Hire A-players. Take the time to find truly gifted developers. You will get 100 times better software and better code compared to an average developer.

They will love to work with each other, and your team will become self-policing: they won’t allow but A-players to join them.

Even in remote teams, Steve Jobs wasn’t wrong about this. What I think you should consider, too, is that you still need to hire a Steve Jobs type of manager to lead them.

There are some distinctive characteristics a great manager has:

  • They can take a demotivated team coding tech debt and turn it into a world-class team.
  • They can make releases enjoyable instead of catastrophes.
  • In the face of a crisis, they will remain calm.
  • They outperform everyone: they will work harder than anyone else.
  • They can turn B or C players into A players.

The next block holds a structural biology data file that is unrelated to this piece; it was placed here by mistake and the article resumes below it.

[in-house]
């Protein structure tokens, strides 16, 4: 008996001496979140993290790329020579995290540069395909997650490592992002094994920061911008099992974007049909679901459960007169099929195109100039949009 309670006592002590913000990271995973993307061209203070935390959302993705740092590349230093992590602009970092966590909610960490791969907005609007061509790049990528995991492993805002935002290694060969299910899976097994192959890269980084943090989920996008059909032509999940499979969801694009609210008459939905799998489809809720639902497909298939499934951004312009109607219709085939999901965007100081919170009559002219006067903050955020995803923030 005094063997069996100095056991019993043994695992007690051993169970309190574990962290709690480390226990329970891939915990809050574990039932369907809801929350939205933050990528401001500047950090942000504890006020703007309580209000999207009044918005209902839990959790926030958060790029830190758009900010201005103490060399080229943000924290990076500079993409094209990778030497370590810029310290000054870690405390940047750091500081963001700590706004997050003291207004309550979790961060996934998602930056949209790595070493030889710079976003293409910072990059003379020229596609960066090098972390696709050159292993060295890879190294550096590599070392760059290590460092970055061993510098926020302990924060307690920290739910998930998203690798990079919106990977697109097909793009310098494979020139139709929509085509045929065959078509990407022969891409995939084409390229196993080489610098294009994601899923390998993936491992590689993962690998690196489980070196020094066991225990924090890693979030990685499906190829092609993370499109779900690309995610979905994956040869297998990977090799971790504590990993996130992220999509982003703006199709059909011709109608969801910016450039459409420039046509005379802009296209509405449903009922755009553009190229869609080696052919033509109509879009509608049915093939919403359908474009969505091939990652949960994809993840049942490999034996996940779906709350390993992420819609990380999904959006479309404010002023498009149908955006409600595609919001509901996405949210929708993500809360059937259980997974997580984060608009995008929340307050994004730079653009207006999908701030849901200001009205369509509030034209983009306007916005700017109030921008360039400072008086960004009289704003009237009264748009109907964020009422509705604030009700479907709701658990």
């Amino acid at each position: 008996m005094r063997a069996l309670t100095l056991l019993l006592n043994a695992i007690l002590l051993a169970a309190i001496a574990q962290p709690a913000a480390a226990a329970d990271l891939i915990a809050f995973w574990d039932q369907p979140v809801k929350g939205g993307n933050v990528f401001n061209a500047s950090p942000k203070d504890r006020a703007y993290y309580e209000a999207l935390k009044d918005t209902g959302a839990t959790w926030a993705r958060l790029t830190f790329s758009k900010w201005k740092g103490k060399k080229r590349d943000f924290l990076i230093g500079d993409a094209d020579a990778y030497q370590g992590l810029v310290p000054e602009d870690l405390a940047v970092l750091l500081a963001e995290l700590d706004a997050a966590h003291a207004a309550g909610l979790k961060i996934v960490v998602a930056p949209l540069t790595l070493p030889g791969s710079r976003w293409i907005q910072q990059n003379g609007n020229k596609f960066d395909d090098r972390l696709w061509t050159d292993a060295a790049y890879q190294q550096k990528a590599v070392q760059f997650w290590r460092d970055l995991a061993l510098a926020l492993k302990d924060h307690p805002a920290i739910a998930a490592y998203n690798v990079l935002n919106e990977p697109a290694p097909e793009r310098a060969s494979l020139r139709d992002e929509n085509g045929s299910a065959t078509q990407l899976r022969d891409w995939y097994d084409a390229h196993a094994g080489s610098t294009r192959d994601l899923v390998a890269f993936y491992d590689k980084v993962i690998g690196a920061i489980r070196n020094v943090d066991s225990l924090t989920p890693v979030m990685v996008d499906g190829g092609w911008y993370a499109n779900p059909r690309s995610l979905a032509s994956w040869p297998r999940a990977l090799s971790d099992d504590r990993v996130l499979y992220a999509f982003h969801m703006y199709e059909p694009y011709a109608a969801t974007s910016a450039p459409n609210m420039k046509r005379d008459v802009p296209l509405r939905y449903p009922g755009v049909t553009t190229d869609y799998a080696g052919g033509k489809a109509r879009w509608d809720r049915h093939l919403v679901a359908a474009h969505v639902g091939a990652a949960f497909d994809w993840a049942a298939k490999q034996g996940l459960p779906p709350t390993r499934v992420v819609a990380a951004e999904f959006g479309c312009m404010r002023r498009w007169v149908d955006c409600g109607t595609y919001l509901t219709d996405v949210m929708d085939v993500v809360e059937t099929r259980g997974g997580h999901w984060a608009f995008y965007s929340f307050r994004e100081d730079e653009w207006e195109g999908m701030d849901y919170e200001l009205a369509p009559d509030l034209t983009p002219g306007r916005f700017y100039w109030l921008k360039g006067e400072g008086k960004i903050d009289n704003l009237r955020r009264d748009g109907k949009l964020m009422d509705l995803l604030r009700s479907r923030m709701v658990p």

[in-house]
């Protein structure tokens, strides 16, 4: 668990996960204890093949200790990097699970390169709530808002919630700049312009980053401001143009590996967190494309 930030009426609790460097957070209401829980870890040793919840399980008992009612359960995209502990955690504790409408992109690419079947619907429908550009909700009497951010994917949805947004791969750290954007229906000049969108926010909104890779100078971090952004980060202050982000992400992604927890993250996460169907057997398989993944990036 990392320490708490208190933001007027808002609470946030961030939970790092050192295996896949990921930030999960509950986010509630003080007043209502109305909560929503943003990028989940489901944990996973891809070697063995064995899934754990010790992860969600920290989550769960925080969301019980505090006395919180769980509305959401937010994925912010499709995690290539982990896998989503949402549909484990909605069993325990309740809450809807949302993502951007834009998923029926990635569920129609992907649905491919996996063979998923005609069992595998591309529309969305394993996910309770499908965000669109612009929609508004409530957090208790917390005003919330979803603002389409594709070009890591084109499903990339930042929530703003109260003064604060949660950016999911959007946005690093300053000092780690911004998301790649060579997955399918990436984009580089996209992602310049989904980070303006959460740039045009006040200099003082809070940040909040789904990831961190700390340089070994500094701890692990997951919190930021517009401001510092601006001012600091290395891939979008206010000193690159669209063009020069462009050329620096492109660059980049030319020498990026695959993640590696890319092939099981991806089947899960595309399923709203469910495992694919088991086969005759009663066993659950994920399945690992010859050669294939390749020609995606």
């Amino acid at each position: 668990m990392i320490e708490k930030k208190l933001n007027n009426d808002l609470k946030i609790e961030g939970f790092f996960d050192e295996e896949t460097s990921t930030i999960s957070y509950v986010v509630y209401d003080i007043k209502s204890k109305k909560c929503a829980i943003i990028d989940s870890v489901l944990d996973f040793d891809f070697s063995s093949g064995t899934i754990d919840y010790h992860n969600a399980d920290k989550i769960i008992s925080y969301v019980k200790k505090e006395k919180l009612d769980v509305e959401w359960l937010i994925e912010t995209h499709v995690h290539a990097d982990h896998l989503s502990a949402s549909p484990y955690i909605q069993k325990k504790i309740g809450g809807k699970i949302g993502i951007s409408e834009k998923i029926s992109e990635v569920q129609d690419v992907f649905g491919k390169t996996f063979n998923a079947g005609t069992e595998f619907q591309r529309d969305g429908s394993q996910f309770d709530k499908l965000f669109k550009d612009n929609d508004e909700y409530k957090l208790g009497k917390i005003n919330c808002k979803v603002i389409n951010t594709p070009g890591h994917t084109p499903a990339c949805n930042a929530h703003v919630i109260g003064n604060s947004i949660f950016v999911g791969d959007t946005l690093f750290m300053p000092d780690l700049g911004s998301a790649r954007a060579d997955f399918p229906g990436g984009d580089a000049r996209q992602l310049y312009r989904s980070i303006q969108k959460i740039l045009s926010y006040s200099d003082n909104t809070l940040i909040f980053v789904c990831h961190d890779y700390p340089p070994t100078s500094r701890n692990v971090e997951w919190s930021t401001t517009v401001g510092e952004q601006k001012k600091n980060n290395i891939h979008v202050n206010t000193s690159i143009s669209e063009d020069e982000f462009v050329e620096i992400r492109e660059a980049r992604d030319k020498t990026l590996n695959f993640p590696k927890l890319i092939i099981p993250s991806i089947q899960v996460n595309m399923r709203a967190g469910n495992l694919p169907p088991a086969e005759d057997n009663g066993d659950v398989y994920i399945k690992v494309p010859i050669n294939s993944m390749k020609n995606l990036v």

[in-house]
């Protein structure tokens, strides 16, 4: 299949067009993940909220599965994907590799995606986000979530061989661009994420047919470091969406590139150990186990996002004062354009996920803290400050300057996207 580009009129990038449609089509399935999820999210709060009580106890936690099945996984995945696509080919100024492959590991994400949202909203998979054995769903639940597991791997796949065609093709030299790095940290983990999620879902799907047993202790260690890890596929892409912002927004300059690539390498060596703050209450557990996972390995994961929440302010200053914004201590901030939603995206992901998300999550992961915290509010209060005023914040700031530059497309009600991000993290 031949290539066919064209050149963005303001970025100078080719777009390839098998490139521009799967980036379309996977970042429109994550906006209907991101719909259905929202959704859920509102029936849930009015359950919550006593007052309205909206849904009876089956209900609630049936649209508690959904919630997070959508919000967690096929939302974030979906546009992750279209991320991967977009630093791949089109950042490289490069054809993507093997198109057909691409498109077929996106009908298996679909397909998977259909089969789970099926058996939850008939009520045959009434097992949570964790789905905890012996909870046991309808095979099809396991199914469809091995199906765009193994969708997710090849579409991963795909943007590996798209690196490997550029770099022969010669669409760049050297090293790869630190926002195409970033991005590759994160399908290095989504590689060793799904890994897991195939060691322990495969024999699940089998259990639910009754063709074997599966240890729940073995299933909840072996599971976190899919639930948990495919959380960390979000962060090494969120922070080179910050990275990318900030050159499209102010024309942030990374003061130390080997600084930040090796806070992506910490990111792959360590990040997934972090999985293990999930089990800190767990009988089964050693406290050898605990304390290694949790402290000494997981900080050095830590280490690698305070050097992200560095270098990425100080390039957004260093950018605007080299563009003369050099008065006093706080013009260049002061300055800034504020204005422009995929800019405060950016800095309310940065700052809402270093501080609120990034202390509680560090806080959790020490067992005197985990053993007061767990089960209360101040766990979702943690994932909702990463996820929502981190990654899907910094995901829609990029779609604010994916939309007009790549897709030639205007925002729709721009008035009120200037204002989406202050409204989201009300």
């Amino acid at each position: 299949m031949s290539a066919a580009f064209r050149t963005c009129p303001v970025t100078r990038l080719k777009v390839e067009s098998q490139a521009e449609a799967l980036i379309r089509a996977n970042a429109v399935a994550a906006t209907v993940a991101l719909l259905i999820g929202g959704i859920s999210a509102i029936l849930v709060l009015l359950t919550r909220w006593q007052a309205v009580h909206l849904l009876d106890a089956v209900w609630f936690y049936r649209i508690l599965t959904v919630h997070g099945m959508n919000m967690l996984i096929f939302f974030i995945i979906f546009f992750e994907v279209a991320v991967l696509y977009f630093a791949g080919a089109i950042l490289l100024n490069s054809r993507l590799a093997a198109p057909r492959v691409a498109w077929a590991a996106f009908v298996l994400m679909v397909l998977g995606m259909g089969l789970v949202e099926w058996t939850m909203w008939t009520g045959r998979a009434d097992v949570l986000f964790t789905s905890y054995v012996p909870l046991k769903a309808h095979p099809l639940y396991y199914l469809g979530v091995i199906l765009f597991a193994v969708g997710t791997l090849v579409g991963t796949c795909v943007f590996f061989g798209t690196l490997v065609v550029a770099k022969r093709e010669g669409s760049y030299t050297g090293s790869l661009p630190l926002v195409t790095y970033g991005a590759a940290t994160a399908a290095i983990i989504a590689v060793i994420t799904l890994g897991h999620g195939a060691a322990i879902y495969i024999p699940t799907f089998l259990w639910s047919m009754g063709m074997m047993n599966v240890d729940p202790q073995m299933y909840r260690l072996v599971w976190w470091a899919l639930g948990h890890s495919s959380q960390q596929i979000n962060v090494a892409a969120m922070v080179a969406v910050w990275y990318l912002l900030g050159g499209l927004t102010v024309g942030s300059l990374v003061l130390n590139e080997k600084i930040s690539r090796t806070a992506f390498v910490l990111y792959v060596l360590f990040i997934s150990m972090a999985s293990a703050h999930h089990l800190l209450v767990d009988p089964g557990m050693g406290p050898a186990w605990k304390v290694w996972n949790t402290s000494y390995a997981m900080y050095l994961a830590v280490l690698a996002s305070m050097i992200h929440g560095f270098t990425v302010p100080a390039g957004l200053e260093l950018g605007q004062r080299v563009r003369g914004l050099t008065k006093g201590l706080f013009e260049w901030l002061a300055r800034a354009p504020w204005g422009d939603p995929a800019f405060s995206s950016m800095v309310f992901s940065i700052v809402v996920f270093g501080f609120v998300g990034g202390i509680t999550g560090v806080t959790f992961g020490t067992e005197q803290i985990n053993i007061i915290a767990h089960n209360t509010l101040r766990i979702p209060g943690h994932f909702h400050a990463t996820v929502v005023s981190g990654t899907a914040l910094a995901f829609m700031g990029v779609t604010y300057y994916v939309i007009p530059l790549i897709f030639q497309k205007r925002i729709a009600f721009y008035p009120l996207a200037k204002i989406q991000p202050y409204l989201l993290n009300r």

• They will present business needs as tech challenges that engineers will see as opportunities to grow.

I’ve also seen examples of bad managers as well:

  • They avoid getting their hands dirty.
  • They rely entirely on a “right hand,” which will give them a biased picture of what’s going on.
  • They will treat individuals based on stereotypes instead of taking the time to get to know each engineer.
  • They are inflexible, even if that means blocking someone to move forward.
  • They will get angry, under pressure, and mad at people who can’t understand what they want or don’t do things as they wish.

By all means, hire A-players; it will change your engineering team. However, also make sure they have the right leader. No matter how good they are, they won’t give you their best work if they don’t trust your engineering manager.


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Leo Celis